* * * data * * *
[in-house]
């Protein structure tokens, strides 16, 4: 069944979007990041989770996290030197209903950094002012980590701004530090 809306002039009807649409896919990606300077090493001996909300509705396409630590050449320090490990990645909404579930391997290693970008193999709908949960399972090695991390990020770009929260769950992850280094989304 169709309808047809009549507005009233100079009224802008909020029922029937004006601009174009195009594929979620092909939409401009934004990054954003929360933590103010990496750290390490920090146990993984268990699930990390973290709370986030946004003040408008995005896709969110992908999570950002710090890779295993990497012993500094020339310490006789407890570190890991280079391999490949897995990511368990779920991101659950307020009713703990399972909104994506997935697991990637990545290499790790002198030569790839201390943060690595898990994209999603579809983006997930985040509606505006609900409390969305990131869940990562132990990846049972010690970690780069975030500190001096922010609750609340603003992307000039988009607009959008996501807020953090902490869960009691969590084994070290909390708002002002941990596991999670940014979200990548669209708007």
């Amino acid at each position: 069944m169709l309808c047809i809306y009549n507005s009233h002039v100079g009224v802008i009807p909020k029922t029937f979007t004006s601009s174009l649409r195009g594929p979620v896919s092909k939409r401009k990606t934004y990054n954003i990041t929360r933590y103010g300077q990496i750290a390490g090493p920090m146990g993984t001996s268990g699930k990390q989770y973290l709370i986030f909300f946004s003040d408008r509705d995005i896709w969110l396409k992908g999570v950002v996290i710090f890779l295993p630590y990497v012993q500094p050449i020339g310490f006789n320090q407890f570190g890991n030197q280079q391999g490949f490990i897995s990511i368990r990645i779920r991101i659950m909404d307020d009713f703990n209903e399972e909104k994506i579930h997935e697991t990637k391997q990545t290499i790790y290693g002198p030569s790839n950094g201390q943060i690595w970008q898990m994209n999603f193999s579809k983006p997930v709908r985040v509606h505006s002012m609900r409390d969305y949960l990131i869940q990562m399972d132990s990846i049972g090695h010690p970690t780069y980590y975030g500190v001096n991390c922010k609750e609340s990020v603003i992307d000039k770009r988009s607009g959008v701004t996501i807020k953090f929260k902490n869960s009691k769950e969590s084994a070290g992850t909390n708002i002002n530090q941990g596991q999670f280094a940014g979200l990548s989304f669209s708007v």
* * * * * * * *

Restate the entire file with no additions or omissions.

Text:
[in-house]
């Protein structure tokens, strides 16, 4: 069944979007990041989770996290030197209903950094002012980590701004530090 809306002039009807649409896919990606300077090493001996909300509705396409630590050449320090490990990645909404579930391997290693970008193999709908949960399972090695991390990020770009929260769950992850280094989304 169709309808047809009549507005009233100079009224802008909020029922029937004006601009174009195009594929979620092909939409401009934004990054954003929360933590103010990496750290390490920090146990993984268990699930990390973290709370986030946004003040408008995005896709969110992908999570950002710090890779295993990497012993500094020339310490006789407890570190890991280079391999490949897995990511368990779920991101659950307020009713703990399972909104994506997935697991990637990545290499790790002198030569790839201390943060690595898990994209999603579809983006997930985040509606505006609900409390969305990131869940990562132990990846049972010690970690780069975030500190001096922010609750609340603003992307000039988009607009959008996501807020953090902490869960009691969590084994070290909390708002002002941990596991999670940014979200990548669209708007």
């Amino acid at each position: 069944m169709l309808c047809i809306y009549n507005s009233h002039v100079g009224v802008i009807p909020k029922t029937f979007t004006s601009s174009l649409r195009g594929p979620v896919s092909k939409r401009k990606t934004y990054n954003i990041t929360r933590y103010g300077q990496i750290a390490g090493p920090m146990g993984t001996s268990g699930k990390q989770y973290l709370i986030f909300f946004s003040d408008r509705d995005i896709w969110l396409k992908g999570v950002v996290i710090f890779l295993p630590y990497v012993q500094p050449i020339g310490f006789n320090q407890f570190g890991n030197q280079q391999g490949f490990i897995s990511i368990r990645i779920r991101i659950m909404d307020d009713f703990n209903e399972e909104k994506i579930h997935e697991t990637k391997q990545t290499i790790y290693g002198p030569s790839n950094g201390q943060i690595w970008q898990m994209n999603f193999s579809k983006p997930v709908r985040v509606h505006s002012m609900r409390d969305y949960l990131i869940q990562m399972d132990s990846i049972g090695h010690p970690t780069y980590y975030g500190v001096n991390c922010k609750e609340s990020v603003i992307d000039k770009r988009s607009g959008v701004t996501i807020k953090f929260k902490n869960s009691k769950e969590s084994a070290g992850t909390n708002i002002n530090q941990g596991q999670f280094a940014g979200l990548s989304f669209s708007v």